They just released a new one that is absolutely delightful.
Here’s how they describe it:
We are proud and honored to reshare this video, produced by Playing For Change in partnership with Turnaround Arts.
Turnaround Arts infuses struggling schools with arts as a strategy for reform. The program was founded by President Obama’s Committee on the Arts and Humanities and is now run by the John F. Kennedy Center for the Performing Arts.
Turnaround Arts currently works in 73 schools, 38 districts, and 17 states and the District of Columbia.
“Everyday People” features Turnaround Arts students alongside their Turnaround Artists including Jack Johnson, Jason Mraz, Paula Abdul, Misty Copeland, Elizabeth Banks, Keb’ Mo, Forest Whitaker,and many more performing this timely song by Sly and the Family Stone.
This video was created to inspire the idea that all children deserve access to the arts in school and that the arts have the power to create change.
If a second Voyager mission were launching next week, what mementos of Earth would it contain? How would we represent our past, our present, and our hopes for the future? In short, what would a Golden Record look like in 2017?
They want readers to share specific recommendations about “sights, sounds and everything else.” I think this has the potential of being an excellent lesson for IB Theory of Knowledge classes when we study language.
Motion Designer Christian worked with his brother and Composer Wolfgang for 18 months on this shortfilm. The foundation were thousands original NASA photographies, taken from the Astronauts during the Apollo Missions, which were released in September 2015. It is an animated collage using different techniques to bring the stills to life.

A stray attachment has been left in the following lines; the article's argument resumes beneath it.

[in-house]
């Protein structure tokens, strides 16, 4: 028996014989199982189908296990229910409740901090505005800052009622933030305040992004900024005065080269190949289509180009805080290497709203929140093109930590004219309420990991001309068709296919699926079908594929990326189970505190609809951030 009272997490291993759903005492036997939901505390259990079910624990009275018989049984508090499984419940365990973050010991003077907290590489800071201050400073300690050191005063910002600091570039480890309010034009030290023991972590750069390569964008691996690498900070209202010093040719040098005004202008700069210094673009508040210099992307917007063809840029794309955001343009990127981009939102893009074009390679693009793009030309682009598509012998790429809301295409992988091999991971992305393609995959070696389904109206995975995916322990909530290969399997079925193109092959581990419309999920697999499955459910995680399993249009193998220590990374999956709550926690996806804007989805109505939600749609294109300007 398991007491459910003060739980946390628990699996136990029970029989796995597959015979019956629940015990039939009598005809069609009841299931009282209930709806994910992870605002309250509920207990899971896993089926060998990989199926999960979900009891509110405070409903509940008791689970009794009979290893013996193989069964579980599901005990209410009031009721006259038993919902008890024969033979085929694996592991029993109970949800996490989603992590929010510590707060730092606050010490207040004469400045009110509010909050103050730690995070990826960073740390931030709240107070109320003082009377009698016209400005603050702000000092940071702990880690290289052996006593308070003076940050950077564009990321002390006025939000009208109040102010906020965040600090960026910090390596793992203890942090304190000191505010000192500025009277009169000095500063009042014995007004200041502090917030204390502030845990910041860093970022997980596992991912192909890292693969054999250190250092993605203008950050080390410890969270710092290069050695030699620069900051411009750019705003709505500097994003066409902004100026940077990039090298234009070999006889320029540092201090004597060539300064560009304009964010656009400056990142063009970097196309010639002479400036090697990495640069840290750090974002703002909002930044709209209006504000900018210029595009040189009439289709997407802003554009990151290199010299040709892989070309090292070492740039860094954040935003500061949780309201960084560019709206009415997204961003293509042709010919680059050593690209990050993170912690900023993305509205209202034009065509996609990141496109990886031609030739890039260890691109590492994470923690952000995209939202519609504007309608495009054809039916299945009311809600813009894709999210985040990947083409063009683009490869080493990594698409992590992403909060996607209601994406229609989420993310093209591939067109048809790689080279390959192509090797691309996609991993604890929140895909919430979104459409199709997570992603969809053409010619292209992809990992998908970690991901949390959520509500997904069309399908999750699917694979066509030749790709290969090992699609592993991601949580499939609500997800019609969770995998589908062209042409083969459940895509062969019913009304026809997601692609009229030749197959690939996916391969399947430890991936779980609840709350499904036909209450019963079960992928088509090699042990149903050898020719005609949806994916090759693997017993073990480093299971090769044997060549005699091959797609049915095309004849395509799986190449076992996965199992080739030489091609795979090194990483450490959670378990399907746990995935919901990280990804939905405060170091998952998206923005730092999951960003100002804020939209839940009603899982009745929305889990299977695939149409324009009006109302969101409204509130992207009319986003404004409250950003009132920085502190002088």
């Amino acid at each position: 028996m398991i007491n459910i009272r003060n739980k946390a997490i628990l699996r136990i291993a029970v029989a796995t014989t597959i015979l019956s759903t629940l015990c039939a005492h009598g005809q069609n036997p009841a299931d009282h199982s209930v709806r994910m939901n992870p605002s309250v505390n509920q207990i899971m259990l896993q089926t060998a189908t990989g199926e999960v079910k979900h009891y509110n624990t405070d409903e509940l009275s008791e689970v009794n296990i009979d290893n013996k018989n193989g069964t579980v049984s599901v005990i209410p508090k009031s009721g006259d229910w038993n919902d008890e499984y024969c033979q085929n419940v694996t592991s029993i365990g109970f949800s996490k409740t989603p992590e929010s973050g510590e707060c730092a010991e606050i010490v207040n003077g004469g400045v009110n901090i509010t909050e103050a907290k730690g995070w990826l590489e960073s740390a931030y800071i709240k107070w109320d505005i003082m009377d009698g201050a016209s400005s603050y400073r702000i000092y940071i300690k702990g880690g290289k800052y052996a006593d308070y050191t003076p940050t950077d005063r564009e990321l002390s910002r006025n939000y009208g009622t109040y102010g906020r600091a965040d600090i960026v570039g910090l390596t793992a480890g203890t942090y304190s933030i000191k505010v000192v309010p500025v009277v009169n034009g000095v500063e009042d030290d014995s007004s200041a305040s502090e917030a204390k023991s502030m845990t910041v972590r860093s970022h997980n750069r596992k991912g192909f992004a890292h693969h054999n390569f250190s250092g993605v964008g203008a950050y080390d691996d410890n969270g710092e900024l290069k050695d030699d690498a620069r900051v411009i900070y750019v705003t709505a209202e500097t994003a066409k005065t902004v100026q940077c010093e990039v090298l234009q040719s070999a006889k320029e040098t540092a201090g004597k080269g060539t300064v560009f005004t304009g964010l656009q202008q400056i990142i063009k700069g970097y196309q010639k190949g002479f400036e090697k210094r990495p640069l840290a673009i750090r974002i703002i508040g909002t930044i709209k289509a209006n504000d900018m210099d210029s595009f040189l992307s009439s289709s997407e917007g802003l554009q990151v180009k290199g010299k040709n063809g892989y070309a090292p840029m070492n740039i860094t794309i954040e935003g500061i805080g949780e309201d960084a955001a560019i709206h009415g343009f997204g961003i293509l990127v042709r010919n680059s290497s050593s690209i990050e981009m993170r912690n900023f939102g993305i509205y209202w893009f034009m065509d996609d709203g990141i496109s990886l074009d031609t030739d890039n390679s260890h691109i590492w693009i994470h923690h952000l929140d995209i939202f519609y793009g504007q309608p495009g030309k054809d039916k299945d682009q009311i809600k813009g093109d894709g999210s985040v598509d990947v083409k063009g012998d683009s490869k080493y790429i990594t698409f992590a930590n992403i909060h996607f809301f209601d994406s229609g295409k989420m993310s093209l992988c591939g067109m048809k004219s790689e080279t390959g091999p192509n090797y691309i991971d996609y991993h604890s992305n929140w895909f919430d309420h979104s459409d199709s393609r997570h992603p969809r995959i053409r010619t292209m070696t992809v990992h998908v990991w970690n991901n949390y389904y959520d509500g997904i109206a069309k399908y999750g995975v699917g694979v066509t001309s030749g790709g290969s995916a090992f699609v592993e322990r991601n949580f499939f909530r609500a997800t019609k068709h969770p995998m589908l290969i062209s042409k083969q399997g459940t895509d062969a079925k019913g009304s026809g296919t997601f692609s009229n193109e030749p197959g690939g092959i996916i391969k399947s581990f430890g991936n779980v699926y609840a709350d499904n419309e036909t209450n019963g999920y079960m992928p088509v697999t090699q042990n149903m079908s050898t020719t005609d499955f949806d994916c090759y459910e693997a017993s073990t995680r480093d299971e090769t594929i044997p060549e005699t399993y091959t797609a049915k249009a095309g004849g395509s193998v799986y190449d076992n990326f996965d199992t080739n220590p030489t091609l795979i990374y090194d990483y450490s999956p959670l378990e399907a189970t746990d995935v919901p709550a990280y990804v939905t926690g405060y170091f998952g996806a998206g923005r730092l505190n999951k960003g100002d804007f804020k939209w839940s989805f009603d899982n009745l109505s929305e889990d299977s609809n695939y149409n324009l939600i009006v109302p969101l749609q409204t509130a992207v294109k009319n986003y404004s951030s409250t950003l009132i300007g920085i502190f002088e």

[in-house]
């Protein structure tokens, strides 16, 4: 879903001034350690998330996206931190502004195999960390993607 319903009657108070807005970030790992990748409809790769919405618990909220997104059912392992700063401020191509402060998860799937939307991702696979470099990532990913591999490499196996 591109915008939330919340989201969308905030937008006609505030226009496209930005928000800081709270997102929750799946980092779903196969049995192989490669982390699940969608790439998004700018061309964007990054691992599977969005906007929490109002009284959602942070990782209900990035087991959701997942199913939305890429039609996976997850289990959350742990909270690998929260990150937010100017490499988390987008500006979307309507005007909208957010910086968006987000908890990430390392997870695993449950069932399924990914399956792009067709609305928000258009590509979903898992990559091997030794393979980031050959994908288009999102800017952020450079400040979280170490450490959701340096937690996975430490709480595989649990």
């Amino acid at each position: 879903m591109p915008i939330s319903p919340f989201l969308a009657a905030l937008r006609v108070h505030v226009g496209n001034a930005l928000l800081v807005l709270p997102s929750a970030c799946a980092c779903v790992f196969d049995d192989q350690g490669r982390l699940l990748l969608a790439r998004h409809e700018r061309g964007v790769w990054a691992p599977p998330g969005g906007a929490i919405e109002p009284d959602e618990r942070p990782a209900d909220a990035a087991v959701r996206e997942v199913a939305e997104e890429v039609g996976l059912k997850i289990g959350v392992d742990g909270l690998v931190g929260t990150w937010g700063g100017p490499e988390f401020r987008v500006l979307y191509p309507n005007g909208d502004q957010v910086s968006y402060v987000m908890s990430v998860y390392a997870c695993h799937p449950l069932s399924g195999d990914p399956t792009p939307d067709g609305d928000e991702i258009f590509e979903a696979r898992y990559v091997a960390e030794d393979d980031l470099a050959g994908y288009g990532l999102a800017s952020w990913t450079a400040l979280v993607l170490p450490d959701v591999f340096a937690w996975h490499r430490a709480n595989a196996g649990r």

Thanks to Sara K. Ahmed and Katherine Williams, I learned about a series of short videos from National Geographic called “Today I Learned.” They all seem to be two minutes or less on a variety of topics. You can access them all on the National Geographic website or a playlist on its channel on YouTube. I’m not sure, though, if the YouTube channel has all of them.
I thought readers might find it useful if I began sharing a handful of my most recent “pins” each week (I’m not sure if you can see them through an RSS Reader – you might have to click through to the original post). The first one is my “most popular” one:
Visit the colorful cemetery of Chichicastenango, Guatemala, where every year families repaint the graves of their departed loved ones. To outsiders, the passionate display of color may seem incongruent with loss of life—but according to indigenous Maya tradition, honoring the dead encourages the living to make peace with the inevitability of death.
I’ve previously written about research finding that at least 15 percent, and possibly as much as 30 percent, of a test taker’s success could depend on his or her motivation and other ambiguous factors.